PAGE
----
Updated: May 24
Dang. I owe Mr. John King an apology.
As a kid, I’d pop into the family-owned King’s Grocery Store in Rockingham every time I had some change and buy packs of Now & Laters or 50 cents worth of three-for-a-penny cookies.
In retrospect, I imagine he must’ve hated seeing me come, since it takes a loooong time to count out 150 chokes. (That’s the name we gave them because they were so dry that you needed a soda or milk to wash them down.)
While he was counting them out, though, we’d sometimes have intriguing discussions. In addition to running his family’s store, Mr. King was the deacon at Providence Baptist Church who, every Sunday, guided the gospel choir in a mournful hymn.
I never understood a word they sung, but Lord, did the sound soothe the soul.
Oh yeah, back to that apology I owe Mr. King. More than once while counting out cookies, he’d proclaim “One day, Saunders, they’re gonna have armed guards protecting the grocery stores just like they do the banks.”
I suspect he may have been something of an end-of-timer, because he was foreseeing a time when crops withered in the fields, food sources disappeared and a panicked populace stormed the Winn Dixie, A&P and Piggly Wiggly and started snatching cans of potted meat and Vienna sausages off the shelves without paying.
Armed guards in grocery stores?
What a ridiculous notion, right?
That's what I thought at the time. I now smile ruefully every single time I walk into my neighborhood grocery store and see the strapped guards warily keeping watch over the maters, taters and Cap’n Crunch.
So, I’m sorry I doubted you, Mr. King, and if anything, you might’ve understated the problems we’d face.
After the grocery store massacres in Buffalo and in other places in recent months and years, many Americans may feel the need to arm themselves just to do this most fundamental family function.
Grocery stores and churches, both places that provide sustenance – one physical, the other spiritual - have apparently become the ultimate “soft target” for irrationally angry domestic terrorists: a day after the 18-year-old white man in New York allegedly murdered Black people shopping for food, a hate-consumed, politically motivated Chinese man allegedly went into a church in California and shot six people of Taiwanese descent seeking spiritual nourishment. One died.
What's a "softer" target than a grocery store or a church, you ask?
Possibly an elementary school. Before we can process the two above-mentioned national tragedies, another gunman - another heavily armed 18-year-old gunman - went into an elementary school in Uvalde, Texas May 24, 2022 and killed at least 18 children and two adults.
Of course, the Texas Attorney General had a ready solution to the carnage: arm the teachers.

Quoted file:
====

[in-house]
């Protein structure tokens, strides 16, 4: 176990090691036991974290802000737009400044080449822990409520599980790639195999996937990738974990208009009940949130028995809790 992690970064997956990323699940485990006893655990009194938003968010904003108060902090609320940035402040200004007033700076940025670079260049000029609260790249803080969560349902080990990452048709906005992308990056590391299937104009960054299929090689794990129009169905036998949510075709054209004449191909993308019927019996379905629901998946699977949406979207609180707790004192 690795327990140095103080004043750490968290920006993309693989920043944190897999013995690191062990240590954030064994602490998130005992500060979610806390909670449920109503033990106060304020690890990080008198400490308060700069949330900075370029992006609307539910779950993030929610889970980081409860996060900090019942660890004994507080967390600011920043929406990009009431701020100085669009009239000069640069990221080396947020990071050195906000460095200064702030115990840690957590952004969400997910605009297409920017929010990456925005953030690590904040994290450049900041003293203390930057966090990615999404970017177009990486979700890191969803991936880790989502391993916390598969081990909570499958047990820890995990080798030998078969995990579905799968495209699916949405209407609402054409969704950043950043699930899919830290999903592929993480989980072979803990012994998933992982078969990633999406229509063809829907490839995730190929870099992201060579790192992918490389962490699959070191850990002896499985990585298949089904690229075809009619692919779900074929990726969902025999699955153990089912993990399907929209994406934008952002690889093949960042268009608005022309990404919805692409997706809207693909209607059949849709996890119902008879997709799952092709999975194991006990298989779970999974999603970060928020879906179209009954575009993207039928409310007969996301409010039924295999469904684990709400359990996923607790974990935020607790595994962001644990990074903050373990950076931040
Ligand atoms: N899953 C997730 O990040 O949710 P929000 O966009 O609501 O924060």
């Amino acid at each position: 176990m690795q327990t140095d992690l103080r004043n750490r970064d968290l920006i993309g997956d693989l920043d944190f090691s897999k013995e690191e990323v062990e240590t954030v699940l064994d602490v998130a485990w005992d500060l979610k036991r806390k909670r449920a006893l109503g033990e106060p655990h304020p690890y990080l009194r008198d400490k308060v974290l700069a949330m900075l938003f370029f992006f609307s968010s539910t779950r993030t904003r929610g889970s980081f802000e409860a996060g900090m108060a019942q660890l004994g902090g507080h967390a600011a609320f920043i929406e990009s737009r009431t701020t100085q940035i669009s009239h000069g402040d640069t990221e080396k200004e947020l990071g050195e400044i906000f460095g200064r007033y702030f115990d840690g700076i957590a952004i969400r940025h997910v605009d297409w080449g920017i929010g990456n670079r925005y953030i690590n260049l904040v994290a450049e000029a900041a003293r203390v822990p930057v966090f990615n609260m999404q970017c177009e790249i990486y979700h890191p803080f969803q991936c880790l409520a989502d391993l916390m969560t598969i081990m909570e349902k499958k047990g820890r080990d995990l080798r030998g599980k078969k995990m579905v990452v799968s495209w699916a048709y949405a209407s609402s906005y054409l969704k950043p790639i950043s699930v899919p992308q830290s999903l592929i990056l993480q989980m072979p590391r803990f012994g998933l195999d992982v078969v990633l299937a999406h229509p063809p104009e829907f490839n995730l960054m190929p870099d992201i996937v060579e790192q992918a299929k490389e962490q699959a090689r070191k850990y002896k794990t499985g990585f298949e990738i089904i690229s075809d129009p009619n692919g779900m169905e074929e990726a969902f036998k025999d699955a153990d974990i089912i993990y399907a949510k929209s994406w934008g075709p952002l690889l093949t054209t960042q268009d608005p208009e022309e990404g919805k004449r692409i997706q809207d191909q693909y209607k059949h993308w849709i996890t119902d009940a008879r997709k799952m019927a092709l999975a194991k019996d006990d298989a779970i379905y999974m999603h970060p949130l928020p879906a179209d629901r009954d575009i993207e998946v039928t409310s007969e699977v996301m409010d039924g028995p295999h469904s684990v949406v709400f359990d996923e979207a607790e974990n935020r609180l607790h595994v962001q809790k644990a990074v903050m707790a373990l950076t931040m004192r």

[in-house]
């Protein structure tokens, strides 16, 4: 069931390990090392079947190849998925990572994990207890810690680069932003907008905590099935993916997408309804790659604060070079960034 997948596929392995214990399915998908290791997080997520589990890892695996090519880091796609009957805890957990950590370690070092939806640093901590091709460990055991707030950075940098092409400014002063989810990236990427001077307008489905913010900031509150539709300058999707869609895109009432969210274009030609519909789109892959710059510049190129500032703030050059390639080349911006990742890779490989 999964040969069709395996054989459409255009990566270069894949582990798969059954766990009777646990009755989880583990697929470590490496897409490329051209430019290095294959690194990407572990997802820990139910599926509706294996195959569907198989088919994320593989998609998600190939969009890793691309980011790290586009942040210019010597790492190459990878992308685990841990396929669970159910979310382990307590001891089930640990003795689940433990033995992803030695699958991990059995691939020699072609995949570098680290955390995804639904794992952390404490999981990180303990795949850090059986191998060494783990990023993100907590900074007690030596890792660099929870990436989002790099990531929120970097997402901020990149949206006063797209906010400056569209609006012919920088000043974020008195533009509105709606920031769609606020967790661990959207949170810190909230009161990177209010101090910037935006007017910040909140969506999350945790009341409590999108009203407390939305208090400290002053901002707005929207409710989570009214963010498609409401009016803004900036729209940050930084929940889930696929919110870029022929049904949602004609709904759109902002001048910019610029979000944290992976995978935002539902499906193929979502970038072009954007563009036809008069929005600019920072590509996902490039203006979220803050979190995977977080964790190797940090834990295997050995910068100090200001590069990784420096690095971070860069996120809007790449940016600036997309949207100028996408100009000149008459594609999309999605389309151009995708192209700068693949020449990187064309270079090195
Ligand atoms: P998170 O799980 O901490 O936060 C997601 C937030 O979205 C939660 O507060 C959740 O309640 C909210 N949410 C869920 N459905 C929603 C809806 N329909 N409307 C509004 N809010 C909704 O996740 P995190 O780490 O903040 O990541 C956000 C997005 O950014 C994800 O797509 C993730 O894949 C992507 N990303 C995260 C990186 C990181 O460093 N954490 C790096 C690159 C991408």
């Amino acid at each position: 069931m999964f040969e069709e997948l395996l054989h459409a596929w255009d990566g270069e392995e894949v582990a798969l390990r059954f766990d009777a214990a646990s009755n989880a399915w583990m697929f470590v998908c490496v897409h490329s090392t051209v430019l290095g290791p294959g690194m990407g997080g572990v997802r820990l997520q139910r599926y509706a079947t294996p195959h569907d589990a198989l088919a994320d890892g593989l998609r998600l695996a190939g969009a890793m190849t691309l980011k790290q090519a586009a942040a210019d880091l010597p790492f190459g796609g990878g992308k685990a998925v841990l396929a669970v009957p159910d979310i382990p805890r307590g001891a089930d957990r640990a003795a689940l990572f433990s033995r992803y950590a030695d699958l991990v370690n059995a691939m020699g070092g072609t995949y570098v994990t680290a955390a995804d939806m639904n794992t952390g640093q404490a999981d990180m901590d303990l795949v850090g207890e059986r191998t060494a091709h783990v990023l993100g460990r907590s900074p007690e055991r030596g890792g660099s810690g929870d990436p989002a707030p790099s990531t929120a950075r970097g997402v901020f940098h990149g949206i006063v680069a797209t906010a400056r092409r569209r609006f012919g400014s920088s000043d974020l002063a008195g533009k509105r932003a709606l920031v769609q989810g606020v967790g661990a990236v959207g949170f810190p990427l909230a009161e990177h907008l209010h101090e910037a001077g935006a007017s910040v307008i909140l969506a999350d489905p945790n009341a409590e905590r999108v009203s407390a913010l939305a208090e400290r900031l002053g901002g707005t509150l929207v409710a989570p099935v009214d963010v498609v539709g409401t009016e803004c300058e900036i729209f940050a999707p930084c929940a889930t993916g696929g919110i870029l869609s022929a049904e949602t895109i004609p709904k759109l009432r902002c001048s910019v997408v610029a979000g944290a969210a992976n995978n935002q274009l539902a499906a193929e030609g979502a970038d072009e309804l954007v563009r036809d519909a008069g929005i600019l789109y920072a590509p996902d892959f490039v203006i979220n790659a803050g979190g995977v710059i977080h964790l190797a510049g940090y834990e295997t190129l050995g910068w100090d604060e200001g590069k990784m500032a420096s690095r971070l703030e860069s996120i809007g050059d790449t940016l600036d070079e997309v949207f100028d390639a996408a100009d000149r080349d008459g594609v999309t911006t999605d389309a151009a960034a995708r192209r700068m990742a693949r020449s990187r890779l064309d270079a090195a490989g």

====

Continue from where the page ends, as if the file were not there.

If you’re not heartsick over what is happening in this country and why, might I suggest a checkup from the neck up?
Me? For weeks now I’ve been sighing heavily and mainlining directly into my veins Stevie Wonder’s Heaven Help Us All.
Just because my eyes aren't crying over what's happening in heavily Armed-merica doesn't mean my heart isn't.
An equally distraught friend called and mentioned that seemingly all of the victims at Tops grocery store were “exemplary” citizens engaged in community betterment: some of them were actually shopping for others.
The gunman had bought into the myth mainstreamed by some politicians and TV provocateurs and underwritten by major advertisers that a Jewish plot is afoot for minorities to replace whites.
If that is true – pssst, it isn’t! – by my calculations it’ll take about 750 more years at the current rate.
Grocery stores have always been more than just food emporiums where you can get balsamic vinegar, Corn Flakes and cracklins for your corn bread. They are also meeting places where you see people you've not seen since the last time you were there.
They were never, though, meant to be places where you would be seen for the last time.
From childhood, one of my absolute favorite memories is of begging my aunt who raised me to take me with her to the A&P every Saturday morning. Buying enough food for nine was bound to take a couple of hours.
I’d plead to go with her and she’d finally relent, but with the meaningless stipulation “Don’t ask me to buy nothing that’s not on this list.”
I knew she didn’t mean it, and she knew I knew she didn’t mean it, because a couple of honey buns and an extra box of Sugar Smacks always ended up in the basket.
Now, though, when parents deny their children the bonding experience of accompanying them to the grocery store, it won’t be for fear of being pestered for the latest sugar-bombed cereal with a neat prize in it.
It may be because they fear their children will end up shot down on aisle five.